The Playhouse's production is a vast improvement on the original. Director Shannon Ivey's vision and purpose is clear, and the transitions between scenes and songs are fluid. Ivey's take on the material is decidedly dark and gritty, and many choices-particularly the addition of two teenage prostitutes who are consistently beaten, objectified, and abused-are disturbing yet brilliant. Her decision to include local, state, national, and worldwide statistics about rape, abuse, and suicide during the pre-show, intermission, and final moments of the show is equally inspired. Doing so bridges the gap between these characters and our world, something the original production attempted to do but with less successful results.

Ivey's creative team is equally incredible. As the choreographer for a show as light on dance as Spring Awakening, Wendy Ellis doesn't have much to do, though her contribution of a modern dance solo in the number "The Dark I Know Well" is angry and emotive but oddly beautiful. The orchestra, helmed by Musical Director Andrew Hendley, is powerful and blasts Sheik's rock score. The costumes by Jodi Karjala are period pieces with a few occasional punk accessories scattered throughout. Though very simple, the set and lighting by Terry Price are stunning and modern, almost akin to an instillation at an art museum, and the inclusion of live media VJ Kenny Mittlestadt is an exciting one which ensures that the look of each performance is unique.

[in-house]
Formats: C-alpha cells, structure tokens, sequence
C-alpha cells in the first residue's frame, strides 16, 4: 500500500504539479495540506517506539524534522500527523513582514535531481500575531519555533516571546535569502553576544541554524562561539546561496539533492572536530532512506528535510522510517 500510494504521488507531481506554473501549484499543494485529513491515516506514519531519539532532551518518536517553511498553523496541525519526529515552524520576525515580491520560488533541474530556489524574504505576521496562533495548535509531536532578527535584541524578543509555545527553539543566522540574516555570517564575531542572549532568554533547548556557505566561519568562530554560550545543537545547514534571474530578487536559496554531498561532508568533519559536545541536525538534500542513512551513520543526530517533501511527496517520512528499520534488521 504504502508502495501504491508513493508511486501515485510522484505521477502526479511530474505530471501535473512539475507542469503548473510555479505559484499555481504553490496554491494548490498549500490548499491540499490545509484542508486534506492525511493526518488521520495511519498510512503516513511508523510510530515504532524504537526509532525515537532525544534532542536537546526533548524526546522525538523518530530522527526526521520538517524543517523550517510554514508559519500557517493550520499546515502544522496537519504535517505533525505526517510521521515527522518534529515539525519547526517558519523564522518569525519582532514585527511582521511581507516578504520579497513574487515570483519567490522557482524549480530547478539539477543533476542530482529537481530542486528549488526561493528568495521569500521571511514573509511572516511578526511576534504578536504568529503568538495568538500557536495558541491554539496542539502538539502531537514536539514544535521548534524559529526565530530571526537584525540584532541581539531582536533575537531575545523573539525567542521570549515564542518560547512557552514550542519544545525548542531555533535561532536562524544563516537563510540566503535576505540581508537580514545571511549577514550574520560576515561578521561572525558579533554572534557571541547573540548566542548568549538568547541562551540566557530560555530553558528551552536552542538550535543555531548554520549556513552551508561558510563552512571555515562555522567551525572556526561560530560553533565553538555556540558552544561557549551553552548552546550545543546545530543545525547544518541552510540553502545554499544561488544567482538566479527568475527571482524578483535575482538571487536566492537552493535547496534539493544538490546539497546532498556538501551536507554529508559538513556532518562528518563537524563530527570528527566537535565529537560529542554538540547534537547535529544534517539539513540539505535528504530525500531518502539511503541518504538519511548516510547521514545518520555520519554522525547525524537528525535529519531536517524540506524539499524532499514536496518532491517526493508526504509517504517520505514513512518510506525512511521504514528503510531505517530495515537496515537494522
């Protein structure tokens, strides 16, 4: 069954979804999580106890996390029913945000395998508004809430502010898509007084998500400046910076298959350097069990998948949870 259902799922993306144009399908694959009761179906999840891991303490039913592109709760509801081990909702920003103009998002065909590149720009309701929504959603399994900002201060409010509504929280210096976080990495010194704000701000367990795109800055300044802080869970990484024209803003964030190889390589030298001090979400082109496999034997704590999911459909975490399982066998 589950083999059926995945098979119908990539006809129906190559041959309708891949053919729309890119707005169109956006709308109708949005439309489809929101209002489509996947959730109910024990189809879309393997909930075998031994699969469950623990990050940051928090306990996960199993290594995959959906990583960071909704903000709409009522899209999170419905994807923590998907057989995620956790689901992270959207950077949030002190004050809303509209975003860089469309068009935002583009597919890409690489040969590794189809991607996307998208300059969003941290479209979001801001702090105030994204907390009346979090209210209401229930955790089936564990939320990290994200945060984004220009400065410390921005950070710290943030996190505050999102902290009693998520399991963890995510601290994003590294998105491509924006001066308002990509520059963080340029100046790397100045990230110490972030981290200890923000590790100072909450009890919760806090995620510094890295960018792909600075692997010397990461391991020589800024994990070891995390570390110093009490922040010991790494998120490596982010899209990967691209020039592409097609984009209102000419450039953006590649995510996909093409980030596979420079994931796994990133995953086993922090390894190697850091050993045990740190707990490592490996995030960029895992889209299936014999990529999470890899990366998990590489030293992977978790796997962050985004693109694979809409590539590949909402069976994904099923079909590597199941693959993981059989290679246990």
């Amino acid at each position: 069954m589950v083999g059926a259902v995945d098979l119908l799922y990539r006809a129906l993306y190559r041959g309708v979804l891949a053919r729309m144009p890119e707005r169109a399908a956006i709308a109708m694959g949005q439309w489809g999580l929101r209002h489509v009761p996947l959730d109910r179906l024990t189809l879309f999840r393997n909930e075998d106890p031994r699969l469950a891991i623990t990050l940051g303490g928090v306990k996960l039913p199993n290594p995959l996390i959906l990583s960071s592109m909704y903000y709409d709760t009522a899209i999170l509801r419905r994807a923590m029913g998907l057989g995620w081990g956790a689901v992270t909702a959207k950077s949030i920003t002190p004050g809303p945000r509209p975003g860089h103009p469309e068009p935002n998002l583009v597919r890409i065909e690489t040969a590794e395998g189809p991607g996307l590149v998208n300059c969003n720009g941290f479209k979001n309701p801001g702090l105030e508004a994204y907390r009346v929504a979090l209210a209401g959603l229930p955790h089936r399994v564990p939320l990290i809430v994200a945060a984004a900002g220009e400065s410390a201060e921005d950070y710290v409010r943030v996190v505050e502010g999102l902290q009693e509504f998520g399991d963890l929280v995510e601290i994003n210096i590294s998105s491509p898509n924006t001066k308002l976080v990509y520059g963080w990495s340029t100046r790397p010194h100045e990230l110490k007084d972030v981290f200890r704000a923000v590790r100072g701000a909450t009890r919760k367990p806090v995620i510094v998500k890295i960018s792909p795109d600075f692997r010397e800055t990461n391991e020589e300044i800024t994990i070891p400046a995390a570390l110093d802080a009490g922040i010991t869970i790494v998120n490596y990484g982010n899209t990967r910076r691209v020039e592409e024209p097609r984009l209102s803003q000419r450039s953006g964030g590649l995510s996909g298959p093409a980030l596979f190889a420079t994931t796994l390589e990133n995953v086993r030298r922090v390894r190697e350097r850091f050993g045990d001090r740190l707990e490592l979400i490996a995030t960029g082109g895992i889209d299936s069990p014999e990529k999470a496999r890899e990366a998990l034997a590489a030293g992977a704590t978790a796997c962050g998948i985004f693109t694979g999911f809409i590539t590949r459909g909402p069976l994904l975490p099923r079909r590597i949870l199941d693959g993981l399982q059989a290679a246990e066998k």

Ivey and her cast are also able to create fully-formed characters and situations, something that the original production struggled with. As these characters and their stories are intended to illuminate problems in our society, it's easy for them to become flat, two-dimensional archetypes, but they are far from two-dimensional here. Ivey's cast is full of dedicated, gifted performers with strong voices and tight harmonies. They all get moments to shine, but a few are particularly memorable. The young Mariela Flor Olivo is perfect as Wendla, a role originated by Lea Michelle. Olivo creates a character who is innocent but with a driving curiosity, and her voice is exceptionally pure. As Melchior, Travis Trevino is outstanding. Like Olivo, Trevino possesses an incredible voice, and his acting, particularly in the final scene, is terrific and intense. Trevor Chauvin gets the show's most difficult character to work with. Moritz can easily come off as whiney and overly emotional (the guy comes close to a nervous breakdown over having a wet dream), but Chauvin makes Moritz incredibly sympathetic. His gradual descent into depression and despair is staggering to watch and incredibly realistic. Also of note is Anna Gangai as the Adult Females. Her roles are inherently stock characters built specifically to support show's idea that adults who neglect and abuse their children are responsible for any tragedies that may strike. In spite of that, Gangai works wonders with the underwritten and underdeveloped characters, especially with Wendla's torn and guilty mother.